Baseball HOF Expecting Another Large Crowd Yankees Embracing Youth Movement Jose Bautista's Contract Has Attendance Incentive MLBAM, NBC Reach Streaming Deal Price Chopper Becomes Royals' Official Grocer President Obama Welcomes Cubs To White House MLB, Mitú Partnering For Latino Digital Content Braves Pursuing Palm Beach County ST Complex Red Sox' Offseason Moves Leads To Ticket Sales Boost Cubs Strike Sponsorship Deal With Beam Suntory
OFF THE RADAR SCREEN? MLB IN COURT OVER GIANTS NON-MOVE
Published September 28, 1994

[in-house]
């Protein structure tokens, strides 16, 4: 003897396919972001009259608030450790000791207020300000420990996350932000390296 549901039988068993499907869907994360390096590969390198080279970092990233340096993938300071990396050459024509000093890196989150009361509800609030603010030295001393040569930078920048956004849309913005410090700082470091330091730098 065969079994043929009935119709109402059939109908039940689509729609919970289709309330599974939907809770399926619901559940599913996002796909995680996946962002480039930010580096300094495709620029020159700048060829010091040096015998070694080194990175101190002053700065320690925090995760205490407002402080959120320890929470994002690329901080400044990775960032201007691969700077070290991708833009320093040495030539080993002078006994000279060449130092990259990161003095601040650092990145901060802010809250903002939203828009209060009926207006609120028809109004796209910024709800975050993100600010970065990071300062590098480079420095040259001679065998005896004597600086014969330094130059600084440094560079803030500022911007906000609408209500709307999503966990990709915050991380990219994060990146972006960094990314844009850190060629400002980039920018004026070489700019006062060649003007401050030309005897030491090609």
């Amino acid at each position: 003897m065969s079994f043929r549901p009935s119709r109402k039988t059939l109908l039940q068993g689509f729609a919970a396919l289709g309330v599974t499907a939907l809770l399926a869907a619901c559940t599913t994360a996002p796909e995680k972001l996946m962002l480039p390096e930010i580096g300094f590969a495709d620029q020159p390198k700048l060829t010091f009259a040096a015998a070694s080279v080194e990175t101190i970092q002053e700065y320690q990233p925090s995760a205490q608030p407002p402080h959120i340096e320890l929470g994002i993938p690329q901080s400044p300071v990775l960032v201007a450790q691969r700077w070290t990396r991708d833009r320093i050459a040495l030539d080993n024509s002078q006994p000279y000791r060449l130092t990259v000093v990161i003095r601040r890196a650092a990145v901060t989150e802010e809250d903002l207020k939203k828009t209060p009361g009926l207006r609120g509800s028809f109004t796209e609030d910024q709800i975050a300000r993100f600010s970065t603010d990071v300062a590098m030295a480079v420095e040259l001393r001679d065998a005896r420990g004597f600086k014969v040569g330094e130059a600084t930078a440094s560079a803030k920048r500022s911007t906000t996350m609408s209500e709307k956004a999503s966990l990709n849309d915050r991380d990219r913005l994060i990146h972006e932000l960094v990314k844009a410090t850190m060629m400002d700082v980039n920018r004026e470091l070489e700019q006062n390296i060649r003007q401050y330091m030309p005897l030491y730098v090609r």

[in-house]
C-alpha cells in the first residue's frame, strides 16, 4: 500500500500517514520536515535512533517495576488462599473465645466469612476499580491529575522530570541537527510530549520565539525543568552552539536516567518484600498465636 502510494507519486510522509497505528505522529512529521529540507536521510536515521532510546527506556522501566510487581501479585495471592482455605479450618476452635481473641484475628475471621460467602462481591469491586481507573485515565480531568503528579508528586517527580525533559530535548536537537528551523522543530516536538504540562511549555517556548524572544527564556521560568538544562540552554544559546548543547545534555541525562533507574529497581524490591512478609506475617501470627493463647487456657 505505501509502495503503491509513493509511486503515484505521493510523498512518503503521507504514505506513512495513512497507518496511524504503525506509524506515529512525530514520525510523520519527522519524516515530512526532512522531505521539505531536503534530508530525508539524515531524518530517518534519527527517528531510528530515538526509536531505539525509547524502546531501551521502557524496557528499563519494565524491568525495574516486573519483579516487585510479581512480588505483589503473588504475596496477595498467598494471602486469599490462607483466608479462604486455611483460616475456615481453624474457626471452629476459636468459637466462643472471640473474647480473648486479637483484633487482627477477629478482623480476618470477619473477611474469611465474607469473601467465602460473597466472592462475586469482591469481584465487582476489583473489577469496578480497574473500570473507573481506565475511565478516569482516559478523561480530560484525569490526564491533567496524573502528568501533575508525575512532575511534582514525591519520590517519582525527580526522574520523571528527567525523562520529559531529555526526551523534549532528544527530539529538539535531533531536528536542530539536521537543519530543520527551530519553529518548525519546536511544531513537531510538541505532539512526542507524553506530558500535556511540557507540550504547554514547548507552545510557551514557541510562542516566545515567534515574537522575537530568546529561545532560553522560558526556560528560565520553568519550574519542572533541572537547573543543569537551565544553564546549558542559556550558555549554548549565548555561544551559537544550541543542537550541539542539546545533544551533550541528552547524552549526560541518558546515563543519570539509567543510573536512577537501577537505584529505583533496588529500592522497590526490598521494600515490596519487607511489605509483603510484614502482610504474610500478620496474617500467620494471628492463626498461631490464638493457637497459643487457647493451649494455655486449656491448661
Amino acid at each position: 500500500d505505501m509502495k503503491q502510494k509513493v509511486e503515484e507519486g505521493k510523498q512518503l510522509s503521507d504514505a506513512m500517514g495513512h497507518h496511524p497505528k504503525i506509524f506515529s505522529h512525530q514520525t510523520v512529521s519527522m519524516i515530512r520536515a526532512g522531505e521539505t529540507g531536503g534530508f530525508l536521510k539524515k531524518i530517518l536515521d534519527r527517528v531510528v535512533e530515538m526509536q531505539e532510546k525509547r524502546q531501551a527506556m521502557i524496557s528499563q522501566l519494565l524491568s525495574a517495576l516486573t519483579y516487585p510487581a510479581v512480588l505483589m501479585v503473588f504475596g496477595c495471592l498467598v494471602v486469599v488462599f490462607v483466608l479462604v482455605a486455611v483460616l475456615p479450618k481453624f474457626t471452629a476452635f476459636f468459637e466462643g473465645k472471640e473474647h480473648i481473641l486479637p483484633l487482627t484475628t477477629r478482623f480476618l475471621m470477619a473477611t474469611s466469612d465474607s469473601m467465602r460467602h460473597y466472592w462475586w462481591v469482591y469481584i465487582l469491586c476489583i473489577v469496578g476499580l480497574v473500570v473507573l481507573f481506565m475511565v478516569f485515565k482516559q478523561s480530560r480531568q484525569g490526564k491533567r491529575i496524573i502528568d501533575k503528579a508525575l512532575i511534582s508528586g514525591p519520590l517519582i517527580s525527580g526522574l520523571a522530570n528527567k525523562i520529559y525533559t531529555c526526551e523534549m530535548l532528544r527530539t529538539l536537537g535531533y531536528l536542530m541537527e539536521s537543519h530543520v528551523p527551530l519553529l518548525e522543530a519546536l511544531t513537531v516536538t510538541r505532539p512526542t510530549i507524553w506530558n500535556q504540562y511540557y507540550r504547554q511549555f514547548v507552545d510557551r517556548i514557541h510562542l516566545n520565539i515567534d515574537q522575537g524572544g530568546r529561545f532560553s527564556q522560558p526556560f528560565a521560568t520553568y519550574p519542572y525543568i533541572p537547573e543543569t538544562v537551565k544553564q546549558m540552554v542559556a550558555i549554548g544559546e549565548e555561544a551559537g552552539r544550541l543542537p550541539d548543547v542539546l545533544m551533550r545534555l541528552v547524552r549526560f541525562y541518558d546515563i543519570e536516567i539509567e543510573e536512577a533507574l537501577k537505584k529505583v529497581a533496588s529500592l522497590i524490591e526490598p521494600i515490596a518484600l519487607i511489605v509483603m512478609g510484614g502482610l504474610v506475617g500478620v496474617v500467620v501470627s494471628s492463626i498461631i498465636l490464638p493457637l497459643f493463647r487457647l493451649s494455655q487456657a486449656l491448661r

A civil lawsuit brought against MLB by Vincent Piazza and Vincent Tirendi, who were rejected in their bid to move the Giants to FL, is scheduled to begin tomorrow in a Philadelphia federal court. The suit alleged that Piazza and Tirendi's civil rights, state contract laws and federal antitrust laws were violated by MLB. Harvard Law's Paul Weiler, noting that a jury may be prejudiced against the owners by the ongoing labor dispute: "There's no doubt the strike makes this a tougher case for baseball." The case will center around the issue of "defamation" concerning a '92 comment from Fred Kuhlmann of the Cardinals that Piazza had problems with his "background." Piazza alleges an anti-Italian bias. But the case has "the potential to bring down" baseball's antitrust exemption. While U.S. District Court Judge John Padova has already ruled that the exemption "won't have any validity in this case," the owners vow to appeal the case to the Supreme Court should Piazza and Tirendi prevail (Noam Neusner, TAMPA TRIBUNE, 9/28).